[Physics] Serpentine resistor – Number of bends effect


I was trying to simulate two serpentine resistors on COMSOL multiphysics with exactly the same length, width and thickness. I drew them on AutoCAD. The only difference between the two resistors is the number of bends. For resistor(1), number of bends is only 2, while for resistor(2), number of bends is 18.

After running simulation on AC/DC module and Electric Currents (ec) sub module, resistance values came as the following:

Resistor(1) = 13.221 ohm (2 number of bends)

Resistor(2)= 12.654 ohm (18 number of bends)

I expected that the number of bends will not affect the resistance value, but it actually does in an inverse manner (though not much, but it does)
Is anyone aware why would the number of bends affect the resistance value?

Simulation parameters:

Length:337mm; Width: 1mm; Thickness: 0.2mm; Number of bends:2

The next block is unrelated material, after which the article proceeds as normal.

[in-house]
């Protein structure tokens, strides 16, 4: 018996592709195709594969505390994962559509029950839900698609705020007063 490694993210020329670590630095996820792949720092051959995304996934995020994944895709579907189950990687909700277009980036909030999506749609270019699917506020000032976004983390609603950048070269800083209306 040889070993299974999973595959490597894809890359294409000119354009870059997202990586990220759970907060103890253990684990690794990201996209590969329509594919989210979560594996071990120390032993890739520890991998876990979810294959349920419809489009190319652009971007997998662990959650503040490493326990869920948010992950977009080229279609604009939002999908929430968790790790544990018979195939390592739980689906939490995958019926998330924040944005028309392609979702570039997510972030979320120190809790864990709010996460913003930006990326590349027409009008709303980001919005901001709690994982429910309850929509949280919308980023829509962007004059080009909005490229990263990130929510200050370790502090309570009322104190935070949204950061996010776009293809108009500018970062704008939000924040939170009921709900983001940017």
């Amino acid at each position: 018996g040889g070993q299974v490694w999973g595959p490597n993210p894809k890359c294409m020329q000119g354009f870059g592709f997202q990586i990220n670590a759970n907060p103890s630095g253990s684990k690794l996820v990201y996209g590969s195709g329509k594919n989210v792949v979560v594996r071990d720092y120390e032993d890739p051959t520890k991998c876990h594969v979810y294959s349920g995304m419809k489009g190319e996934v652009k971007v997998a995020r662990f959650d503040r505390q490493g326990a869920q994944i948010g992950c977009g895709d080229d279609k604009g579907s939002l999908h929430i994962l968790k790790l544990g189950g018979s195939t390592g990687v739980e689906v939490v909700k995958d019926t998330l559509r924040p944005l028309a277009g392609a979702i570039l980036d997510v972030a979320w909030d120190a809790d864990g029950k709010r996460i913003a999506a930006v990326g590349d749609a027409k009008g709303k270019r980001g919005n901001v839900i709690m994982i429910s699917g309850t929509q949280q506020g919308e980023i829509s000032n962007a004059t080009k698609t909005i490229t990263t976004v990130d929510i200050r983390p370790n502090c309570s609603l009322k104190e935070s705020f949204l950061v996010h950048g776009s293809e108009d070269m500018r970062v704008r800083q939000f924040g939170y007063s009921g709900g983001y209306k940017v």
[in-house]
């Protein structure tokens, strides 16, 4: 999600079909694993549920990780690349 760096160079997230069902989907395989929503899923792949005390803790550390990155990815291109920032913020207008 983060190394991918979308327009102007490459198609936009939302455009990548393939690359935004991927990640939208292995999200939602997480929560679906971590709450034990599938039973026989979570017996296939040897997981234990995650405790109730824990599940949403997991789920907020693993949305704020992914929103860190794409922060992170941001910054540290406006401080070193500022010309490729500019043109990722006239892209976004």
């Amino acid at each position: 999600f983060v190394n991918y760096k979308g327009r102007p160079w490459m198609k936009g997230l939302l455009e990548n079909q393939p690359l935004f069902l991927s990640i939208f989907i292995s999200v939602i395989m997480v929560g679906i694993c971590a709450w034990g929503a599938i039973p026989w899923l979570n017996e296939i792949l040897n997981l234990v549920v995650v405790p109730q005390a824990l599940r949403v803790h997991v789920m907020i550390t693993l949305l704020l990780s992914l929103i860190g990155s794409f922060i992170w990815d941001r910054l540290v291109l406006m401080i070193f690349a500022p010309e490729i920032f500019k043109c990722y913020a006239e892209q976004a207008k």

Length:337mm; Width: 1mm; Thickness: 0.2mm;Number of bends:18


Resolution: Extra fine.

Minimum Element Size: 0.18mm.

Maximum Element Size: 4.2mm.

Maximum Element Growth Rate: 1.35

Curvature Factor:0.3

Resolution of Narrow Regions: 0.8

The two serpentine resistors

Effect of meshing resolution on resistance values:

enter image description here

Best Answer

You are measuring the length through the center, but the current will not follow that path, rather it will crowd into the corners and, on average, take a somewhat shorter path through each bend, so your total resistance will be less for the serpentine pattern with more bends. Below is a field solver simulation showing a current density at the inside corner that is 5x higher than the average in the straightaways.

enter image description here

One rule of thumb is that a corner square is equivalent to 0.56 squares rather than one square. Your first example has 4 corners, the second 36.

If I back-calculate the effect from the ratios in your simulation I get 0.55 as the effect of one square, which is pretty close.

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